The battle against passive voice has been waged—and lost

A stalwart in the fight for active verb forms throws in the towel after two decades.

I’ve been calling for the death of the passive voice ever since I picked up a blue pencil. (We used these quaint tools to edit copy back in the last century.) But after 20 years on the front lines, I’m ready to admit defeat.

A bit of background: As the term suggests, “passive voice” means that something was done to something else. The road was crossed by the chicken. Short people are discriminated against. I am being screwed.

I find this construction sneaky and whiny. Most people use it to slither out of something they feel guilty about, whether it’s missing a deadline (publication was delayed) or fathering a child out of wedlock (the baby was conceived).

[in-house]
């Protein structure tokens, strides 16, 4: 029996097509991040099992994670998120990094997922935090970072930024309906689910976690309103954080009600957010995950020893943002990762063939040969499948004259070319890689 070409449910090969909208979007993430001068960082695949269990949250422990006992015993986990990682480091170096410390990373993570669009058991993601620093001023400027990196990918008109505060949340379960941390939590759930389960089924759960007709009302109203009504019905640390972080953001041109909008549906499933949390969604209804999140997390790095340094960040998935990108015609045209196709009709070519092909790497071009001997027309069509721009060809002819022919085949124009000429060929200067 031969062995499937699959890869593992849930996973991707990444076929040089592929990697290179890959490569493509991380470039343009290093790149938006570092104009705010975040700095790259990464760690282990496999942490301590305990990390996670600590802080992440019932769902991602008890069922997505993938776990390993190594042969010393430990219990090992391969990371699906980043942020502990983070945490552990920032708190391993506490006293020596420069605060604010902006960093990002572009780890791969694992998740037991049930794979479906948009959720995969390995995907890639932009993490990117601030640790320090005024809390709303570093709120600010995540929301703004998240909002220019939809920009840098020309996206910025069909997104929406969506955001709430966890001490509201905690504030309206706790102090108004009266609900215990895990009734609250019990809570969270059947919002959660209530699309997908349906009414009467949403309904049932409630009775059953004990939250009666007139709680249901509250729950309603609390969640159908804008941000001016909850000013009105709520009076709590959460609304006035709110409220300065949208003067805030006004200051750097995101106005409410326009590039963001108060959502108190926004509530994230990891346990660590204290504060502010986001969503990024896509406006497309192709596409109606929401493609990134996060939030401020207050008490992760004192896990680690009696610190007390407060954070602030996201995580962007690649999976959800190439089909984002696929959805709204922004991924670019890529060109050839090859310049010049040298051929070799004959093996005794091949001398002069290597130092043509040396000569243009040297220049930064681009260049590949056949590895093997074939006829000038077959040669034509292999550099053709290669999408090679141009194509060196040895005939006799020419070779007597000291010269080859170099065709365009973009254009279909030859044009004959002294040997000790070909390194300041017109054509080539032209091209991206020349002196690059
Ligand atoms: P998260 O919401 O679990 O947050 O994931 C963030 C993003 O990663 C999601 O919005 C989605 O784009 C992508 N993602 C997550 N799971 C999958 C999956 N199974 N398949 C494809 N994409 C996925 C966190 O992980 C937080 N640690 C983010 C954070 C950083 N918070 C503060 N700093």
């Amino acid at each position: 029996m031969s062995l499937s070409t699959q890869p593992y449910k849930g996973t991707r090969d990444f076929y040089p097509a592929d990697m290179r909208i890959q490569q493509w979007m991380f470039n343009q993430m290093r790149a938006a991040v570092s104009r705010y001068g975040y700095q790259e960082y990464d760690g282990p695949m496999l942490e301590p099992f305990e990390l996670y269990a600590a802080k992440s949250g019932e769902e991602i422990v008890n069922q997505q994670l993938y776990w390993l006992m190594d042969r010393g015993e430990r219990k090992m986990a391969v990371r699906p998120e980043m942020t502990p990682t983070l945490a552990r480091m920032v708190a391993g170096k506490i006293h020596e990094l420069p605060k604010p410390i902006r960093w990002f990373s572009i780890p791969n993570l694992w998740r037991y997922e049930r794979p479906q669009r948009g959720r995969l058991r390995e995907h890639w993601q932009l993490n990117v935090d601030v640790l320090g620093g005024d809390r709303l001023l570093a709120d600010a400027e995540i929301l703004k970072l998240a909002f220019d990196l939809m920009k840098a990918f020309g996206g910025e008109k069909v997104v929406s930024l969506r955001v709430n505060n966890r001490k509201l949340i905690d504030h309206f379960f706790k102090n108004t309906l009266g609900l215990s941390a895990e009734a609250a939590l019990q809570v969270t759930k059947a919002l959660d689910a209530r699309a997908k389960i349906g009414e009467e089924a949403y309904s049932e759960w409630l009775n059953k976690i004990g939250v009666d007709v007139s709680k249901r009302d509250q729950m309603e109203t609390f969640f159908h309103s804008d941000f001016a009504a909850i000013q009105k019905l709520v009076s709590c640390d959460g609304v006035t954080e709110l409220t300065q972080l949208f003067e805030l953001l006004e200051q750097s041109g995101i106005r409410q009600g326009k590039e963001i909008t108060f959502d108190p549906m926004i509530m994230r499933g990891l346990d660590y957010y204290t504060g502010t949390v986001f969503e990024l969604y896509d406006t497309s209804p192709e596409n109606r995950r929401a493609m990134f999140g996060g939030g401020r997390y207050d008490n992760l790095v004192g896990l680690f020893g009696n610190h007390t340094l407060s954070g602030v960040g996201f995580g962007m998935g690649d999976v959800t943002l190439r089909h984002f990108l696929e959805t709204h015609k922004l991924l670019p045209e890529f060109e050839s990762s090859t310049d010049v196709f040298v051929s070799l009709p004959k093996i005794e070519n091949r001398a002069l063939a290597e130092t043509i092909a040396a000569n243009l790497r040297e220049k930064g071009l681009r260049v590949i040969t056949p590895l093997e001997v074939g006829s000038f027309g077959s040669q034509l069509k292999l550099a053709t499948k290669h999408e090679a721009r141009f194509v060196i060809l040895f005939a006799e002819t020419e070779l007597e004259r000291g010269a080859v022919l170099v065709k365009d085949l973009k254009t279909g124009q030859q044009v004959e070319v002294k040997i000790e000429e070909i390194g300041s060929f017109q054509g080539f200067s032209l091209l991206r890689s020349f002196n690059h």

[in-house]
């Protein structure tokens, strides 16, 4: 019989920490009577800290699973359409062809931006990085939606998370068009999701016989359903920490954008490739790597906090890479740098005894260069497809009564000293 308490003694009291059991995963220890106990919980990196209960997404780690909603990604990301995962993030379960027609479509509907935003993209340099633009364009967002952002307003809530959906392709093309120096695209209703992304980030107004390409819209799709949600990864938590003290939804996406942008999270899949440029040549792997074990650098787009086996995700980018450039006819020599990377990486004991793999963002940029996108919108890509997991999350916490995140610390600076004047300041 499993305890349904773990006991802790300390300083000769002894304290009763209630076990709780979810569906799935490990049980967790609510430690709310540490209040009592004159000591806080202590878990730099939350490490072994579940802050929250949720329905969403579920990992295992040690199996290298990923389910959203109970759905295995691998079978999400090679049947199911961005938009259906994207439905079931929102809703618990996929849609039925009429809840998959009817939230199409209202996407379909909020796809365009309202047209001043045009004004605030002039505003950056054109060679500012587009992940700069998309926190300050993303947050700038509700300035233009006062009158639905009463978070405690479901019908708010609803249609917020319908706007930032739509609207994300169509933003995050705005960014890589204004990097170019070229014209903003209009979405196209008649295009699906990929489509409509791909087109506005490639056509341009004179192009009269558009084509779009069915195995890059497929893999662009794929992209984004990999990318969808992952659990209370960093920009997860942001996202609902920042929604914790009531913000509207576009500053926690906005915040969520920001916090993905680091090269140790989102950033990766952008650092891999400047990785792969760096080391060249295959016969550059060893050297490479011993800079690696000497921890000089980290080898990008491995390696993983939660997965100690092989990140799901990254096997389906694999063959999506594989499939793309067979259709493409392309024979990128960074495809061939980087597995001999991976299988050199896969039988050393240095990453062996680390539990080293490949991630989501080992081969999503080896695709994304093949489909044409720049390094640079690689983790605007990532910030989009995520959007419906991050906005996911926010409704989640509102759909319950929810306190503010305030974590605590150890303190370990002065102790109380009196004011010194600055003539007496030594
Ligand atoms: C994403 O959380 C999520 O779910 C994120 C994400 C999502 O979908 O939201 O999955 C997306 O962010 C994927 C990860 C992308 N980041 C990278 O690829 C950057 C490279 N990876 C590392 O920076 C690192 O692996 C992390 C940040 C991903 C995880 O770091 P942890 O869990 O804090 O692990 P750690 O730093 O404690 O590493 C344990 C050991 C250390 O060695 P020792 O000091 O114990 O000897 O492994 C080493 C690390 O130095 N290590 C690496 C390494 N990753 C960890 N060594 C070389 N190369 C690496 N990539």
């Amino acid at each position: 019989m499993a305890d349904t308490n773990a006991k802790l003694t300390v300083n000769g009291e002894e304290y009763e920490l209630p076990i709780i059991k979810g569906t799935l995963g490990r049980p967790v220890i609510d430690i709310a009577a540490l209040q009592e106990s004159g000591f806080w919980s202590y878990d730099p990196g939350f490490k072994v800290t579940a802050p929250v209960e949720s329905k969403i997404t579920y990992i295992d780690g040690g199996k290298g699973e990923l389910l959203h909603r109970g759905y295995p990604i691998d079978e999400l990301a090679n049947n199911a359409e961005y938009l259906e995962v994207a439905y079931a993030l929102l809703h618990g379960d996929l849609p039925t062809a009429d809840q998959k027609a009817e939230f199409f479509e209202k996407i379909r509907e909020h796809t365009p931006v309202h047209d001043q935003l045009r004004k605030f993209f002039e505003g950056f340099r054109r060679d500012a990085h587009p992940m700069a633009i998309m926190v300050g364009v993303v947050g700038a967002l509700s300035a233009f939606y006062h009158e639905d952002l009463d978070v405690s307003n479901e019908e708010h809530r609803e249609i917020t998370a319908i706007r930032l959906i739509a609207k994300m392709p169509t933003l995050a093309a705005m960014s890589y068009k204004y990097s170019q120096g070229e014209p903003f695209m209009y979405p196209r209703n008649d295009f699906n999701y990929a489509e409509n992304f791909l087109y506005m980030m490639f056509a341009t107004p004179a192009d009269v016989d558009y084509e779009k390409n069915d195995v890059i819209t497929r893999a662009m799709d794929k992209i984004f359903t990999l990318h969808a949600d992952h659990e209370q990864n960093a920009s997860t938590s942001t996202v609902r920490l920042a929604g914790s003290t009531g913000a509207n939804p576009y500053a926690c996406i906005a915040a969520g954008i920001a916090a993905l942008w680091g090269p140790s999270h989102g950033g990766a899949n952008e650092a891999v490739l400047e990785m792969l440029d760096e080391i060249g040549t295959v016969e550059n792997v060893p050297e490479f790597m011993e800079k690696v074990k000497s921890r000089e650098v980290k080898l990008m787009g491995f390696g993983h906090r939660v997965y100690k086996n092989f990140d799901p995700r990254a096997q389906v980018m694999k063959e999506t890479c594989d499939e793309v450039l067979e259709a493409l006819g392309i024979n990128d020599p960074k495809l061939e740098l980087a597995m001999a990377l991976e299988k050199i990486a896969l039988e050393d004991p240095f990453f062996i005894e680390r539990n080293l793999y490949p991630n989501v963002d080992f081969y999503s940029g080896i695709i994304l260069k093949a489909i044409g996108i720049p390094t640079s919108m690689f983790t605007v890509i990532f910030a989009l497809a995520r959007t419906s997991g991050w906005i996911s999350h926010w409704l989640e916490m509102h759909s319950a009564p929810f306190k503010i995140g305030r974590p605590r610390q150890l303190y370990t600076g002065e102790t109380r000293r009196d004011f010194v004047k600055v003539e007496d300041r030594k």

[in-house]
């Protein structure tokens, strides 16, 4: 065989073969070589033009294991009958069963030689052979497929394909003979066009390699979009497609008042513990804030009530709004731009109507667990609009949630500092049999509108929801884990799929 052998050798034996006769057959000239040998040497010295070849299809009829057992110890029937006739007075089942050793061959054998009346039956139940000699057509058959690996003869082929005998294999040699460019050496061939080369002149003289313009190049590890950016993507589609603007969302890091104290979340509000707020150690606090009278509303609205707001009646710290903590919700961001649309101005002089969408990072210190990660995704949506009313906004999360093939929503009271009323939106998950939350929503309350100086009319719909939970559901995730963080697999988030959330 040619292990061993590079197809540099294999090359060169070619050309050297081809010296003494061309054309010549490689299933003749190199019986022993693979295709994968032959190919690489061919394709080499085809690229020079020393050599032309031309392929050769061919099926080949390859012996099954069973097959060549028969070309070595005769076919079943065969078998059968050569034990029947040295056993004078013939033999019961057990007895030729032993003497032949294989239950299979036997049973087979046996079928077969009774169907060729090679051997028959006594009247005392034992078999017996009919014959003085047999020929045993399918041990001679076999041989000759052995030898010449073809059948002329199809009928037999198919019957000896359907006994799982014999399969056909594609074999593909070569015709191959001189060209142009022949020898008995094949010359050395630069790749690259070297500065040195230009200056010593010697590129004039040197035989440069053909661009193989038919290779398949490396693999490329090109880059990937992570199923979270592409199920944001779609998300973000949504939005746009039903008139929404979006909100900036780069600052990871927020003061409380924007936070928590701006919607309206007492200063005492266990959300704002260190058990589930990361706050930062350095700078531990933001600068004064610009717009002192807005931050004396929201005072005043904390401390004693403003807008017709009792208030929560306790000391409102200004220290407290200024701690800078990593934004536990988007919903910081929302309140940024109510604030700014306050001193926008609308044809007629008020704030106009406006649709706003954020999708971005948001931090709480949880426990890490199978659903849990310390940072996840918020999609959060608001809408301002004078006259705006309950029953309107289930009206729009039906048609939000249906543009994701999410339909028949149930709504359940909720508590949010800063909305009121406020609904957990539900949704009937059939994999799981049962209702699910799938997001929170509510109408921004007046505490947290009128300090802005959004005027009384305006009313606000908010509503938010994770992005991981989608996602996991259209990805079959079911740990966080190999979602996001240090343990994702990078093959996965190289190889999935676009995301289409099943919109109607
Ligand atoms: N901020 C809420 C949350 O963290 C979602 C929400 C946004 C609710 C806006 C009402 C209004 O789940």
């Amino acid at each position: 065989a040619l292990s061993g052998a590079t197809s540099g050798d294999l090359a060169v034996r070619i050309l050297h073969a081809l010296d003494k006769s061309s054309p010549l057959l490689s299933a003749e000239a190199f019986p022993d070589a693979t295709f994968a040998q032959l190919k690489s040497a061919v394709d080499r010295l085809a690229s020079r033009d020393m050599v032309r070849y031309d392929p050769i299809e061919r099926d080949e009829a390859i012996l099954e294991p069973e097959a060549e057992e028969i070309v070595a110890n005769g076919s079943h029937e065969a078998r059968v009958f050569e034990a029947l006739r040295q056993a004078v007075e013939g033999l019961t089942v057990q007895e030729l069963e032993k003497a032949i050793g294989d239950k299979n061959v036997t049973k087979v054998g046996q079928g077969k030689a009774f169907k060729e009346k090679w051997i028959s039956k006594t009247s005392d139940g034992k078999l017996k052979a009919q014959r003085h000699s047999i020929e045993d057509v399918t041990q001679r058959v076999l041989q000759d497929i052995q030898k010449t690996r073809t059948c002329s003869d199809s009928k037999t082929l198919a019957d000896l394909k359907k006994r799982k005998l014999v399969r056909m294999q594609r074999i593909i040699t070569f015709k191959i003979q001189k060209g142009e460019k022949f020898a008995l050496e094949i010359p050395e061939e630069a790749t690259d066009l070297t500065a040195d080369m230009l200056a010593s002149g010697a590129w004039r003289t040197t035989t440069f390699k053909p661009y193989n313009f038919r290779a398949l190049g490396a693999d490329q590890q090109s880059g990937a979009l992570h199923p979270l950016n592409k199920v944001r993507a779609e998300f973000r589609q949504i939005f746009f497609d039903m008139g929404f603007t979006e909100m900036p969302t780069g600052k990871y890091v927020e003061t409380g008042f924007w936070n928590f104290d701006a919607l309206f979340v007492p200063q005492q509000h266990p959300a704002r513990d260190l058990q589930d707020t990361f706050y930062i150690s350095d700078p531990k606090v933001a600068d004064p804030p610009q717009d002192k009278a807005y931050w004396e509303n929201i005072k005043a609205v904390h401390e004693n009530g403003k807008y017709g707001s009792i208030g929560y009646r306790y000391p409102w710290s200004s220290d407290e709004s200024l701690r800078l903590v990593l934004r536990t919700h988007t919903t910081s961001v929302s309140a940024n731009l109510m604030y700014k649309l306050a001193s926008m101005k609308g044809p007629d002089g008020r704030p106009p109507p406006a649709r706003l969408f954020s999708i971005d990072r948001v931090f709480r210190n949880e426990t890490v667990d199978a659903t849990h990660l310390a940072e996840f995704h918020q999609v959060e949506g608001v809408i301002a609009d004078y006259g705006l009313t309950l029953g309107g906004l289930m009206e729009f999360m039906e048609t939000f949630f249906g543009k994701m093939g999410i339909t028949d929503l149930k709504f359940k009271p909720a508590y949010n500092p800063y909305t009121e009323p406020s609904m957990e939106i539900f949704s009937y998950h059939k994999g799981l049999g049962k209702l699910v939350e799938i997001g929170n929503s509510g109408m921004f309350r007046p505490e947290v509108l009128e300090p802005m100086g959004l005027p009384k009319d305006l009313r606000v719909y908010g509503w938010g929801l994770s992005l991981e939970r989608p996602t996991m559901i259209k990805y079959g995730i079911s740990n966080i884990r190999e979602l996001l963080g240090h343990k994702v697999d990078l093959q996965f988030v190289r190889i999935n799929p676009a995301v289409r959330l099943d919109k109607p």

Back in high school, when I was too lazy or nervous to commit to precise language, I used the passive voice liberally. “It is argued that Mark Twain was the most revolutionary writer of his day” keeps things nice and vague—it’s not even clear whether the writer agrees.

My lack of commitment continued through graduate school, where I was prone to statements such as, “It is perhaps difficult to distinguish between the woefully overlooked and the rightfully obscure.”

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